Residents in some areas of Louisville will cast votes for Jefferson County School board this week.
Three seats are up for election this year; District 2, District 4 and District 7. A pair of candidates in District 2 are getting a broad collection of endorsements in a race that may upend the board’s chair.
The Jefferson County Board of Education consists of seven members whose districts span the county. Board members are tasked with hiring and evaluating the district’s superintendent and board attorney.
The board has the final say on district contracts, land purchases, the decision to build schools, school calendars, budgets and property tax rates, according to state law. They also set policy, the student code of conduct and act as a voice for the people they represent.
The district’s budget is more than $1 billion and the student population is the largest in the state. For the sake of comparison, city government has a smaller budget than JCPS, and the Metro Council is more than three times the size of the school board.
Members aren’t paid a salary, despite the long hours that come with regular meetings and informal discussions with parents, students and constituents.
In District 2, which spans across Crescent Hill, the Highlands and Bon Air, two candidates are pulling in a string of endorsements.
David Jones Jr. is the incumbent and current chair of the Board of Education. He’s an entrepreneur and is backed by the Greater Louisville Association of Realtors, Congressman John Yarmuth, Mayor Greg Fischer and a bipartisan group of Metro Council members, including Democrat Bill Hollander and Republican Angela Leet, among others.
Jones declined an interview through a spokesman. He’s in the midst of a recovery from an undisclosed medical procedure and is staying out of public discussion until the first the of year, according to his spouse, Mary Gwen Wheeler.
Wheeler, the executive director of the 55,000 Degrees program and a member of the Kentucky Board of Education, spoke with WFPL News on behalf of Jones. She said his core belief is that education is a great equalizer.
“David’s clear about the board’s role to insist on transparency and accountability with the management, and he’ll continue driving that,” she said.
Challenger Chris Kolb is a Spalding University professor and has been endorsed by the Fairness Campaign, the Greater Louisville Central Labor Council, the electrical workers union and Councilman David James, among others.
Kolb ran for Metro Council in District 8 earlier this year and was defeated in the primary. He said the current board is not fulfilling its promise to students, parents and taxpayers. If elected, he said he would push for the removal of Superintendent Donna Hargens.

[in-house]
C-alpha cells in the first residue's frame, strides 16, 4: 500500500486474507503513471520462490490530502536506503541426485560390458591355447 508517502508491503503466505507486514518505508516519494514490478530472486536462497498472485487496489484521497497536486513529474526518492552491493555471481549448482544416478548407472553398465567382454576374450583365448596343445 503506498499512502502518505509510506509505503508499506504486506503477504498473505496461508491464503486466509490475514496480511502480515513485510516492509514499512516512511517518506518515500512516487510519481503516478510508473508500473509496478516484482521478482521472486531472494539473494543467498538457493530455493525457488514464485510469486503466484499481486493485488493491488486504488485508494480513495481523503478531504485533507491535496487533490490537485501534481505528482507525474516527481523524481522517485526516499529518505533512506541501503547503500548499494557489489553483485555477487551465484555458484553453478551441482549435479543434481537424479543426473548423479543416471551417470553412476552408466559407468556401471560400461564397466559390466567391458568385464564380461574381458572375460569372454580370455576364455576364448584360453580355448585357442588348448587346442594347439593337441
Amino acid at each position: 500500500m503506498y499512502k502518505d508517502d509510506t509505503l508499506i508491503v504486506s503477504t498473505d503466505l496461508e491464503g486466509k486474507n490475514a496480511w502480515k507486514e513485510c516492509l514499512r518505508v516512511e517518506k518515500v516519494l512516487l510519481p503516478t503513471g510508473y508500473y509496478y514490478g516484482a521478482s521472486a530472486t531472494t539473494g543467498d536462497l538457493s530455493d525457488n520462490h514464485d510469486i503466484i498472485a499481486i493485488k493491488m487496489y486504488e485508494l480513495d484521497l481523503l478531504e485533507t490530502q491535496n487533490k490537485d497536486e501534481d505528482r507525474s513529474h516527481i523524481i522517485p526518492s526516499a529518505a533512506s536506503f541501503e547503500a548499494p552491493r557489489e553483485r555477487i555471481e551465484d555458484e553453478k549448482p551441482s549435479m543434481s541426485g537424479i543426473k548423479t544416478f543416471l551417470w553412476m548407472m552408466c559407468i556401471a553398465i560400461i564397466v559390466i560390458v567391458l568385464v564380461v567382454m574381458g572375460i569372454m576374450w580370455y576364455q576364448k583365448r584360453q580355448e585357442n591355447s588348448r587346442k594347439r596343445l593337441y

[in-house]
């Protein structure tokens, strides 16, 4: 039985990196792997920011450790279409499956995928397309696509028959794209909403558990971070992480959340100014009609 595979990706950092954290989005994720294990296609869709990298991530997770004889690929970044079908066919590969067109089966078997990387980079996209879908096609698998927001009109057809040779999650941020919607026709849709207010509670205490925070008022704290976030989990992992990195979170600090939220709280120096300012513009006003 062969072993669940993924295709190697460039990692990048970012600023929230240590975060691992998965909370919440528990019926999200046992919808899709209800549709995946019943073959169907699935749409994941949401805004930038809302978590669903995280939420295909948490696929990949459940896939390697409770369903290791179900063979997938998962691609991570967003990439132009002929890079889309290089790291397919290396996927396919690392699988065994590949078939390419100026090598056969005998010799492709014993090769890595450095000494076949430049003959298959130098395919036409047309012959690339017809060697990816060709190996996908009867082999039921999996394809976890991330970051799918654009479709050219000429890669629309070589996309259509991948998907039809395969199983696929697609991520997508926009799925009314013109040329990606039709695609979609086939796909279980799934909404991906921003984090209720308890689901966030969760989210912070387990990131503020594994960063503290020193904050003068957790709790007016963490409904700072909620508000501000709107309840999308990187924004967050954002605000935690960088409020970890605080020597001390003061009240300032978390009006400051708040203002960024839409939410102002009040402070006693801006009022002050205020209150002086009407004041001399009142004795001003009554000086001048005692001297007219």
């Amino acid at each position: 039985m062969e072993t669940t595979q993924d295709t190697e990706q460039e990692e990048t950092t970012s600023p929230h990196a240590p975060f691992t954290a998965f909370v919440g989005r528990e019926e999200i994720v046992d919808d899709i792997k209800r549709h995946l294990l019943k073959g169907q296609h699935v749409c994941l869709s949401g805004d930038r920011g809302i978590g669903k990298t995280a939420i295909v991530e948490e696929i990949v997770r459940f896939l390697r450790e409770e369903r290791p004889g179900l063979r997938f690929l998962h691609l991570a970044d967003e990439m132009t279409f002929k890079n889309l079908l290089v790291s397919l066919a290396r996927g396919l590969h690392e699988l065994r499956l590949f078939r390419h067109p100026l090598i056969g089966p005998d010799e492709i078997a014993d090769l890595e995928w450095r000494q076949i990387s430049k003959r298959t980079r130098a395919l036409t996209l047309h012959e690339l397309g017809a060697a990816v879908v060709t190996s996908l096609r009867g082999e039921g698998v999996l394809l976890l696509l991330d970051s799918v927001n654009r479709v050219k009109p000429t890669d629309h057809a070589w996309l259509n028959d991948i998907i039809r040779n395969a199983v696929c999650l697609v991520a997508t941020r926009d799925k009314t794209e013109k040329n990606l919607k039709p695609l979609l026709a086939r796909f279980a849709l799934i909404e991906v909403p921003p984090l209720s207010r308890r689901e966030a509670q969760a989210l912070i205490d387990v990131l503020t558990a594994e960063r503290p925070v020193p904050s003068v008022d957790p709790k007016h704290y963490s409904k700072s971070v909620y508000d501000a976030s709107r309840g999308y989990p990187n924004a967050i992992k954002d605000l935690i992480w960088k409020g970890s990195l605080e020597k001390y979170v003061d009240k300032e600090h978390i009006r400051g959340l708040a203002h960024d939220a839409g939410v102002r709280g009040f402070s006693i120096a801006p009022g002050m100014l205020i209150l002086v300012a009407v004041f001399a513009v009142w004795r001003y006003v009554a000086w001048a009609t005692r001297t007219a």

“The school board members need to show a lot more leadership in creating the political will to fund smaller class sizes, hire more teachers,” he said.
Wheeler, speaking for Jones, said funding is a continuing issue for public school districts in Kentucky.
“We can’t depend on increased funding from the state and using the dollars that we have,” she said. “[Jones] has been able to even cut property taxes while not decreasing the level of funding for public schools.”
Kolb points to a 2014 report from the state auditor that called the district’s administration bloated as evidence JCPS needs to reevaluate its spending.
“We have too many people making over six figures in central office, and that’s just a reality that for whatever reason we’ve been talking about for 10 to 20 years and nobody has addressed, but I’m determined to keep talking about it until we do address it,” he said.
Wheeler declined to talk about specific policies Jones may present to address district spending. But she said it is a priority for the incumbent.
“How do we have less administrative overhead and more teachers, professionals in the classroom, that’s the goal that he’s supporting,” she said.
Both Kolb and Wheeler talked about the need to boost student success rates by ensuring more students are ready for college and gap groups continue to improve.
A third candidate for the District 2 seat, James Fletcher, did not return multiple requests for comment and did not participate in a recent candidate forum.
Also on the Ballot
The District 7 race between incumbent Chris Brady and challenger Fritz Hollenbach is drawing huge contributions from outside sources.
A super PAC called The Bluegrass Fund has spent more than $351,000 on advertisements aimed at defeating Brady, according to a report from Insider Louisville. Meanwhile, neither candidate has spent more than $10,000 on their campaigns.
The group is funded primarily by a few deep-pocketed Louisvillians, including David Jones Sr. (founder of Humana and father of the school board chair) and Sandra Frazier, head of Tandem Public Relations.
In the past, The Bluegrass Fund has positioned itself as a counter to the Jefferson County Teachers Association, the union that represents public school teachers in Louisville. JCTA has endorsed Brady in that race.
And in District 4, incumbent Chuck Haddaway is not seeking reelection. Two candidates are vying to replace Haddaway: Ben Gies and Keisha Allen.
Disclosure: David Jones Jr.’s family foundation and Sandra Frazier are both contributors to WFPL’s Kentucky Center for Investigative Reporting.